Any employer involved in residential construction is required to comply with OSHA regulations regarding ladder and fall protection systems. This means employees working 6 feet or more above lower levels must use one of the following safety systems:

  • Guardrails and safety nets
  • Personal fall arrest systems, an example of which being a full body
    harness, a deceleration device, a lanyard and an anchor point.

Certain types of work specified under other OSHA provisions warrant alternative fall protection measures.

What if Ladder and Fall Protection is Infeasible?

When the use of conventional ladder and fall protection methods is infeasible or creates a greater hazard, employers must create a written, site-specific fall protection plan that documents why these methods are infeasible and why they would create a greater hazard.

Does your broker provide you with timely updates on new and revised OSHA regulations?

When regulatory changes affect your business, we’ll make sure you have all the resources you need to keep your team informed and compliant.

Are you being proactive in your approach to workers’ compensation costs?

We can help you control workers’ compensation claims by establishing a safety policy, adopting a return to work program, streamlining reporting procedures and identifying top loss sources.

Did you know that businesses see a significant return on every dollar invested in safety and health?

Our construction safety manual and Safety Matters “toolbox talks” provide your employees with useful injury prevention information and help build a culture of safety.

We also provide posters, flyers, newsletters and more to keep safety top of mind at the jobsite.

Roofing Contractor Continuously Violates Fall Protection Standards and Faces Nearly $400,000 in Fines

According to OSHA, a Maine-based roofing contractor has ignored numerous safety standards and exposed workers to significant fall risks for a number of years. OSHA cited the contractor—which has operated under the names Lessard Roofing & Siding and Lessard Brothers Construction—for safety violations at 11 different worksites between 2000 and 2011. However, the contractor failed to address the citations or pay any of the issued fines.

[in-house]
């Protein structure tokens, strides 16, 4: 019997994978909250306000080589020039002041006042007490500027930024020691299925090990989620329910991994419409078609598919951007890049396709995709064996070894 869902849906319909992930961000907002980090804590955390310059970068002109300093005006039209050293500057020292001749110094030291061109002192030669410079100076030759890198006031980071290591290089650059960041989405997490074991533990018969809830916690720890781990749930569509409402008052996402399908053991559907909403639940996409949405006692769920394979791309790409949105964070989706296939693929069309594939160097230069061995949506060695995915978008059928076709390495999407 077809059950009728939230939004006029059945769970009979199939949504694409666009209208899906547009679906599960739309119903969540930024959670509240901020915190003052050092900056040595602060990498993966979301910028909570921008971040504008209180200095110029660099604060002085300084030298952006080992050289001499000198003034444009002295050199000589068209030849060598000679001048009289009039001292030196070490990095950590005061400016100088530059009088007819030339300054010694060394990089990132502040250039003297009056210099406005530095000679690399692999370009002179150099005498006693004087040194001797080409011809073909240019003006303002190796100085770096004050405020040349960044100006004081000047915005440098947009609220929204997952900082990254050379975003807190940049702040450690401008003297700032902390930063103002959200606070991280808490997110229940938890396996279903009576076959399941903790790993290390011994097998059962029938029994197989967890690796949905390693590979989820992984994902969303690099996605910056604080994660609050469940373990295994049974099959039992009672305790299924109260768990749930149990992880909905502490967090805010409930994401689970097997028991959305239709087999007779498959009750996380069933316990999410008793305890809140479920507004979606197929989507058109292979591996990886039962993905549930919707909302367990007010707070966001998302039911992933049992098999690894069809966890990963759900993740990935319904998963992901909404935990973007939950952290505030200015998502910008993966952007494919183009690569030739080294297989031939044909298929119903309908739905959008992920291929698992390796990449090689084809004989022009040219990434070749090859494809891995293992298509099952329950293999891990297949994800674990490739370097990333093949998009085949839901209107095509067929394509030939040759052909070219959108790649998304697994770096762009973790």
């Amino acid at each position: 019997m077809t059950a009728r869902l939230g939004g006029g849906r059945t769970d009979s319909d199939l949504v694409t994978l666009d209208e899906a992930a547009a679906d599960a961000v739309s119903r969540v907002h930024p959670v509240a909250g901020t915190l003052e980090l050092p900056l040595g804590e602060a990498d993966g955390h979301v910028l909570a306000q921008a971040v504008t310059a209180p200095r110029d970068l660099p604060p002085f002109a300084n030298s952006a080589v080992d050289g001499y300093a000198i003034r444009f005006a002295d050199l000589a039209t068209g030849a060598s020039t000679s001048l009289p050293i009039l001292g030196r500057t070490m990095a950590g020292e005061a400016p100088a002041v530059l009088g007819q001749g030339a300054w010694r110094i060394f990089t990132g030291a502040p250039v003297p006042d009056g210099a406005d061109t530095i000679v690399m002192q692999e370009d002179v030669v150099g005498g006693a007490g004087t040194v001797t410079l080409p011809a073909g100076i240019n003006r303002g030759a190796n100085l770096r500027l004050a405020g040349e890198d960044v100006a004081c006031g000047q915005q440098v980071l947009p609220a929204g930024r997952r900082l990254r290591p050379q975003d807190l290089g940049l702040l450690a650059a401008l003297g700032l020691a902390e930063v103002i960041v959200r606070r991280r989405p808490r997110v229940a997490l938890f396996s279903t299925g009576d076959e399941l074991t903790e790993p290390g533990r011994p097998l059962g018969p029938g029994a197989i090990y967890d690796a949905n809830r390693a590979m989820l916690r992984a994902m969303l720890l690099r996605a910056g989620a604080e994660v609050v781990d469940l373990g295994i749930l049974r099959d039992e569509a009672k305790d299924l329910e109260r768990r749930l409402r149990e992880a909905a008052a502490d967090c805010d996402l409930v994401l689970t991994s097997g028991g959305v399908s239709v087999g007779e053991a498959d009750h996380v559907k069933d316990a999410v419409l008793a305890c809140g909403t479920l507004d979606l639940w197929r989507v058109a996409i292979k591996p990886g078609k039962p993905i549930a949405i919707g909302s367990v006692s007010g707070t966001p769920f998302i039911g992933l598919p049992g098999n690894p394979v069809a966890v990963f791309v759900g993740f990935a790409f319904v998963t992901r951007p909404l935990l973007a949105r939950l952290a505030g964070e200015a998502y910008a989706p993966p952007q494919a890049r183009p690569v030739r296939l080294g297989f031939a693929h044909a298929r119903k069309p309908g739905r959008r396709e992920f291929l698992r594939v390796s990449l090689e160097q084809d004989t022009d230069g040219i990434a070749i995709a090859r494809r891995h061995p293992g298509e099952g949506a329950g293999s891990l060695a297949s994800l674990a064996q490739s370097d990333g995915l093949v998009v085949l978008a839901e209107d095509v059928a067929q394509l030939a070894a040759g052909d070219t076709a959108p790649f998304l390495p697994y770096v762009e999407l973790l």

In 2011—after Lessard initially failed to address the OSHA citations—the 1st Circuit Court of Appeals ordered the contractor to correct the worksite violations, implement appropriate safety measures and pay accumulated fines with interest. Now, the court has held Lessard’s owner in civil contempt for defying the original 2011 order.

As a part of the recent court ruling, Lessard must do the following:

  • Provide financial documentation to demonstrate the contractor’s ability to pay the $389,685 in outstanding OSHA fines.
  • Ensure that employees and contractors use required safety equipment and fall protection.
  • Conduct worksite safety analyses and meetings.
  • Employ a competent person to ensure work proceeds according to OSHA regulations.
  • Give OSHA details about each of the contractor’s worksites so the agency can conduct safety inspections.

Falls from ladders and roofs still account for the majority of injuries at work. In fact, fall protection violations are one of OSHA’s most frequent citations every year, with 6,072 issued in 2017 alone. Identifying fall hazards and deciding how to protect workers is the first step in eliminating or reducing fall hazards. Contact us at 209-634-2929 for OSHA programs, presentations and training materials you can use to protect your employees and avoid costly fines.

Contact Us

At GDI Insurance Agency, Inc., we have a variety of materials for you to ensure compliance and promote a safe workplace, which are essential components of any construction risk management program.  Contact us today at 1-209-634-2929 for your comprehensive construction insurance quote.